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Electric Cars Make Excellent Autonomous Vehicles—So Why Are Most AVs Gas-Powered?

These engineering students are making an autonomous electric car.

Tracey Lindeman

Tracey Lindeman

Keenan Burnett and Mona Gridseth of the University of Toronto's aUToronto autodrive team adjust sensors in the trunk of the all-electric Bolt. Image: Laura Pedersen/Engineering Strategic Communications

Right now eight teams of university students are out in the middle of the desert near Yuma, Arizona, using computers to try and make their electric Chevy Bolts make tight turns without involuntarily changing lanes.

It’s the first step in the three-year AutoDrive Challenge, co-presented by the Society of Automotive Engineers and General Motors, the latter of which donated Bolt EVs to each team. The challenge is to transform an electric, non-autonomous car into a Level 4 autonomous one—that is, the “mind off” level that would allow a passenger to sleep, text, or watch TV safely while the car drives itself—by the end of the third year.

As these students are learning, it’s easier and cheaper to autonomize an electric car than a gas-powered one. That’s because EVs are already computer controlled and have more powerful batteries. Given those advantages, it may appear strange we aren’t seeing more electric AVs being developed—until you remember the realities of energy lobbies and proprietary technology. Still, we desperately need to solve the electric-car conundrum, because our planet is dying.

Two of the eight teams competing in Yuma are Canadian; one is from the University of Waterloo and the other is from the University of Toronto. Keenan Burnett, a member of the U of T team, told me by email that so far the first challenge—which began April 30 and continues to May 5—has been going well. “Today [May 1] we had a technical inspection which went off without a hitch. We performed perfectly on the static mapping challenge,” he wrote. “Our first dynamic challenges begin tomorrow.”

Mona Gridseth and Keenan Burnett take their all-electric Bolt for an autonomous test run in Toronto. Image: Laura Pedersen/Engineering Strategic Communications

Unlike gas cars, most EVs come with “drive-by-wire” functionality, which allows people to run a car from a laptop using a USB cable. This, combined with the fact that EVs have bigger and more powerful batteries to help run power-sucking advanced driver-assistance systems, makes them ideal bedfellows for autonomous technology.

“Powering sensors and computers is much easier when you have access to a high-current power source, which is readily available in electric cars. In a gasoline car, you would try to power everything off of the battery/alternator, but this just isn't enough power,” Burnett explained.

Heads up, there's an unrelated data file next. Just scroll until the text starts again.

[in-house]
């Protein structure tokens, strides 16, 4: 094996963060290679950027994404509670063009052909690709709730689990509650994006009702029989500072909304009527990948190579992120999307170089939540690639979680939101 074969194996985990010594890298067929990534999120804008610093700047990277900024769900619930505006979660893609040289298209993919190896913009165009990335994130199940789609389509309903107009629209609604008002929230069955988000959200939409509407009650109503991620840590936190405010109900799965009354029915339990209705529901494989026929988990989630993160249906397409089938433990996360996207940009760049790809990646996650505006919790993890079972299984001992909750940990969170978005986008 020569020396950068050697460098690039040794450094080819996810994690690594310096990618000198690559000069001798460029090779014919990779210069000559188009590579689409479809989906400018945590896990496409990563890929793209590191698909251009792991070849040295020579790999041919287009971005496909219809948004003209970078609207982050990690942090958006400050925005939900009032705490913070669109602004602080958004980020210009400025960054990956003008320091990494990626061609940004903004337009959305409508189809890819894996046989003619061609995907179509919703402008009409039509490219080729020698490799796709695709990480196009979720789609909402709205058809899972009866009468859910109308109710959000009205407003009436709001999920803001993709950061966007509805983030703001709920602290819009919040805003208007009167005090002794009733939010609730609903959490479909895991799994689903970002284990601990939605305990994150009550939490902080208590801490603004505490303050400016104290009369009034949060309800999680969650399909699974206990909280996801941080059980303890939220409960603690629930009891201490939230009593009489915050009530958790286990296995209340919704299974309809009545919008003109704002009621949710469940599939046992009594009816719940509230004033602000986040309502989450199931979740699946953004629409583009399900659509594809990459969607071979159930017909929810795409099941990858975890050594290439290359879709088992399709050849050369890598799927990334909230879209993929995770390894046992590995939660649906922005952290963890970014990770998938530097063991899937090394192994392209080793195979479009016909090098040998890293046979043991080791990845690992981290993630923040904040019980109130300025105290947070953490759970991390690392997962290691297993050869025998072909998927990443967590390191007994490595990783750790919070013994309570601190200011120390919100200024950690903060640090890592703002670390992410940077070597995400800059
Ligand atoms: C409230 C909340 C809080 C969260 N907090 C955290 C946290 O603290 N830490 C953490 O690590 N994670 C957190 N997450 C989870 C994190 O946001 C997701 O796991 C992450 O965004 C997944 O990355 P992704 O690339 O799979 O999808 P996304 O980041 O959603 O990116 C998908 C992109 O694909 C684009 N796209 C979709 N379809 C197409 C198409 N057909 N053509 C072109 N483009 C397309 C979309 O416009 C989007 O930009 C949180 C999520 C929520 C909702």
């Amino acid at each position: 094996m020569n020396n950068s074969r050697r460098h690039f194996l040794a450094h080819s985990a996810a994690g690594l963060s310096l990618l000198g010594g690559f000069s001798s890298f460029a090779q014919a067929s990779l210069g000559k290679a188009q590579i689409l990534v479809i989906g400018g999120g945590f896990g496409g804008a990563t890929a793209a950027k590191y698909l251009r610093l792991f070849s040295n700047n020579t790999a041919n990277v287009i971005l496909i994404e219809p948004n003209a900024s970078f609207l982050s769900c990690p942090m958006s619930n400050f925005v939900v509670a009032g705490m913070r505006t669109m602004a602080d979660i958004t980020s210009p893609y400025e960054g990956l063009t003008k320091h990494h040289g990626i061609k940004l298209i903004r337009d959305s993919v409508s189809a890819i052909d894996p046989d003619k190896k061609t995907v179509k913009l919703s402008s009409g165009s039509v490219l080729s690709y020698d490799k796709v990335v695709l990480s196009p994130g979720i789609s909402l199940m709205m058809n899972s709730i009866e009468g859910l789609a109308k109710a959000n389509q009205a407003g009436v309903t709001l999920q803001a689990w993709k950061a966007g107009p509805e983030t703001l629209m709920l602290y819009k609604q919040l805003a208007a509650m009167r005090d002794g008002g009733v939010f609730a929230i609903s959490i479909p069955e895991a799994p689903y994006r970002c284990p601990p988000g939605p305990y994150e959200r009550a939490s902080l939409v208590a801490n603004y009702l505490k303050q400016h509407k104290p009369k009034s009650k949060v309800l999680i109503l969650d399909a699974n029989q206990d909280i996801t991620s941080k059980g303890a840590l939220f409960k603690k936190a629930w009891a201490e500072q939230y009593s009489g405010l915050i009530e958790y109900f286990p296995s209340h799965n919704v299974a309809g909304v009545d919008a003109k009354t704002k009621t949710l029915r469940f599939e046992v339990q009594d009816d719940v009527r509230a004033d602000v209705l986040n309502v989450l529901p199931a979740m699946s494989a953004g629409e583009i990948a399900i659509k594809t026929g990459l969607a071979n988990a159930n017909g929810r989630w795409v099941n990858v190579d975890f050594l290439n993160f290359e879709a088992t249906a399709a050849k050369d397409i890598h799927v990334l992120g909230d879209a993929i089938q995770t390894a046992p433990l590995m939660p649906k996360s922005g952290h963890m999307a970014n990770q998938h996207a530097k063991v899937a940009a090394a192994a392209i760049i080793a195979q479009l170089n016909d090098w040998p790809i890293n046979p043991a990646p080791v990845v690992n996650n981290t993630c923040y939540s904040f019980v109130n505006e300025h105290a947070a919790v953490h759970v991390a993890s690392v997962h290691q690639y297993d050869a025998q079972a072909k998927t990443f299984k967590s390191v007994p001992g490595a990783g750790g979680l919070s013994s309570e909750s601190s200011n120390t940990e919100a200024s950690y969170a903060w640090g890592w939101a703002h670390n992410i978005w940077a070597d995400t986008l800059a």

Because most gasoline cars aren’t drive-by-wire, autonomizing them involves expensive, bulky, and heavy upgrades that can cost upwards of $100,000, Steven Waslander, an associate professor at the U of T Institute for Aerospace Studies (which also does autonomous-car research), told me on the phone. “Electric cars would be easier and less expensive to upgrade,” he said. “It’s literally just exposing the interface to allow control over [acceleration], steering, and braking.”

If it’s so much easier to autonomize EVs, it’s curious to note that so many autonomous cars currently in development are gas-powered. It’d be easy to assume the oil and gas lobby are behind it—and in fact, energy-sector lobbyists’ efforts to kill electric cars has been well-documented. The infamous Koch brothers, as well as ethanol (biofuel) producers and Big Oil, are all working to undermine the electric car. “[We] think we should be working to promote the longevity of the internal combustion engine,” American Fuel and Petrochemical Manufacturers president Chet Thompson said last year.

Read More: The US Energy Grid Is Making Electric Cars Dirtier Than They Should Be

Sure enough, in 2017 oil and gas lobbyists spent $126 million to woo members of the US government to their side; of that, Koch Industries and AFPM spent a combined $14 million last year.

In spite of production troubles, Elon Musk has helped build new interest in electric cars anyway. Tesla is actively recruiting tech bros and high-middle-class earners to the electric side, but we mustn’t forget: it took an eccentric billionaire with a grand master plan to compete against powerful government influencers and force other automakers to become competitive.

Lobbyists aside, Waslander of U of T pointed out that many automakers don’t actually want to expose their interfaces. For instance, Tesla has routinely chosen to develop its technology in-house, save for a few select partnerships including one with Jeff Dahn, a professor at Halifax’s Dalhousie University, to develop lithium-ion batteries.

“There’s a lot of proprietary knowledge in the actual interfacing system for controlling a car,” said Waslander. “When you expose that interface the OEMs get worried about exposing trade secrets.”

Video: U of T Engineering/YouTube

Ford’s Lincoln MKZ—which comes as both a gas-only and gas/electric hybrid—is one of a very small handful of combustion-engine cars with a drive-by-wire system that can be easily tapped into. That’s why it’s the model of choice for so many autonomous test drives.

If automakers want to put their electric models at the forefront of the autonomous generation, they should consider allowing research teams to readily interface with its steering, accelerator, brakes, and other wired components. The AutoDrive Challenge is a good first step.

“Autonomous cars and electric cars are solving two very different problems,” said Waslander, citing safety and environmental reasons, respectively. “There’s no reason you can’t do both at the same time.”

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